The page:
and 'no', which have no equivalents in Irish, have gradually crept into Irish usage, many people still tend to avoid them, and repeat the verb of the
question instead, as one does in Irish. Some tailor their English verbs so as to express the strong distinction between continuous and habitual, even as
regards the verb 'to be', for which there are two verbs in Irish, 'táim' (I am now) and bím' (I am usually), the latter being sometimes rendered 'I do be'. The
tendency to use 'you' only in the singular, with 'ye' as the corresponding plural form, is widespread. Certain phrases like 'I am after doing' for 'I have just
 done' reflect the strong dependence in the Irish language on prepositions and nouns (pronouns, gerunds), which even do the work of the verb 'to have',
non-existant in Irish.
Should the influence of the mass media eventually succeed in wiping out the last traces of Gaelic syntax in Irish speech, the old language of Ireland will
still be echoed in the sounds of Irish English: the pure vowels in words such as 'go' [go:] and 'pay' [pe:], the clear pronunciation of 'r' even at the end of a
word, and the sounds somewhere between 'th' and 't' or 'd' used in words such as 'there' and 'three', just to name a few examples.
Still, it would be a pity if this were all that was to remain of the Irish language. It must be stressed that it is still a living language, though the number of
native speakers has declined to less than 100,000 out of a total of about 4 millions.
The attempt to restore Irish as the main language of Ireland has obviously failed, but it has at least had the result that most people have some passive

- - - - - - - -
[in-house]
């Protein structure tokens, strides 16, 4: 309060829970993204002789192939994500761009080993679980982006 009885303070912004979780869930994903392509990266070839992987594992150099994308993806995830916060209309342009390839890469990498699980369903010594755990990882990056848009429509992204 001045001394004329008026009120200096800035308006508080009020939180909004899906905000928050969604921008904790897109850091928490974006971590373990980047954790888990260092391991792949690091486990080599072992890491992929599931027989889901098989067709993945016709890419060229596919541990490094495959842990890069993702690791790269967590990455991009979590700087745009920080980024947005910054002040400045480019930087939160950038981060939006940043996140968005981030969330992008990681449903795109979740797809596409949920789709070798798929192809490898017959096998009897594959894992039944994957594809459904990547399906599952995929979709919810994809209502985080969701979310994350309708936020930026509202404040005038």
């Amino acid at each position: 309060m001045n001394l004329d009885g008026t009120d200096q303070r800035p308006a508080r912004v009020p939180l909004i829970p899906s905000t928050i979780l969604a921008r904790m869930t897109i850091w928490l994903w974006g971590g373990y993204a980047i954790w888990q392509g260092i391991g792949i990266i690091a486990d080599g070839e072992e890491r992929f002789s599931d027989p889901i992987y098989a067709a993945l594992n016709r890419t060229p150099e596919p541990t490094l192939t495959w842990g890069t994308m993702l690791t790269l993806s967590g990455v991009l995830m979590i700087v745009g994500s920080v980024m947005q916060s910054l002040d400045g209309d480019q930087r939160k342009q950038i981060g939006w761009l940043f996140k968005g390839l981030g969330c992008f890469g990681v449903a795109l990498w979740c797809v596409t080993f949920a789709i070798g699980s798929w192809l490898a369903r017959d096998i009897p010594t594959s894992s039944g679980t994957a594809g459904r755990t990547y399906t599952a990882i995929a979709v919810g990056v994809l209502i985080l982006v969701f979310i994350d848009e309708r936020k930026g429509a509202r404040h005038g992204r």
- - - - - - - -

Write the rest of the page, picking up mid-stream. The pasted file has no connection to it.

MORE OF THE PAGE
knowledge of Irish, - generally enough to understand the Irish News on TV. And the strong interest of young people in Ireland in the unbroken tradition of
Irish folk music may be a sign that the Irish language, which forms such an intrinsic part of this tradition, has a lot of life in it still. More and more people
in Ireland today are looking for their cultural roots and are finding that the language is the key to national self-knowledge and self-assurance.

(about 930 words)

(source unknown)


1. Ogham - early Irish script consisting of lines for consonants and vowels
2. vernacular - language or dialect of a country
3. Connacht - province west of the Shannon river which includes most of the poorest areas of the Republic of Ireland
4. Munster - the most southern of the historic provinces of Ireland
5. intrinsic - essential


1. Language

1.1. Synonyms
Find synonyms for the following words:
1.1.1. assimilated
1.1.2. growing
1.1.3. termed
1.1.4. wiping out
1.1.5. stressed
1.2. Paraphrases. Explain in your own words.
1.2.1. things weren't always so
1.2.2. the requirements of nationhood appeared to have been fully met
1.2.3. most people have some passive knowledge of Irish
1.3. Grammar
1.3.1. Explain the form 'were' in l. 60.
1.3.2. Give examples of how one might avoid using yes or no in Ireland.

2. Comprehension

2.1. Why did the Irish language decline?
2.2. Why would it be a pity if Irish were to disappear completely?

3. Comment and discussion

3.1. The Irish should be glad they speak English and stop trying to turn the clock back. Discuss.
3.2. Give examples of other countries with language problems, or where language has acquired a political importance. Compare with the Irish situation.
3.3. Should languages be kept pure, i.e. free of foreign words and influences?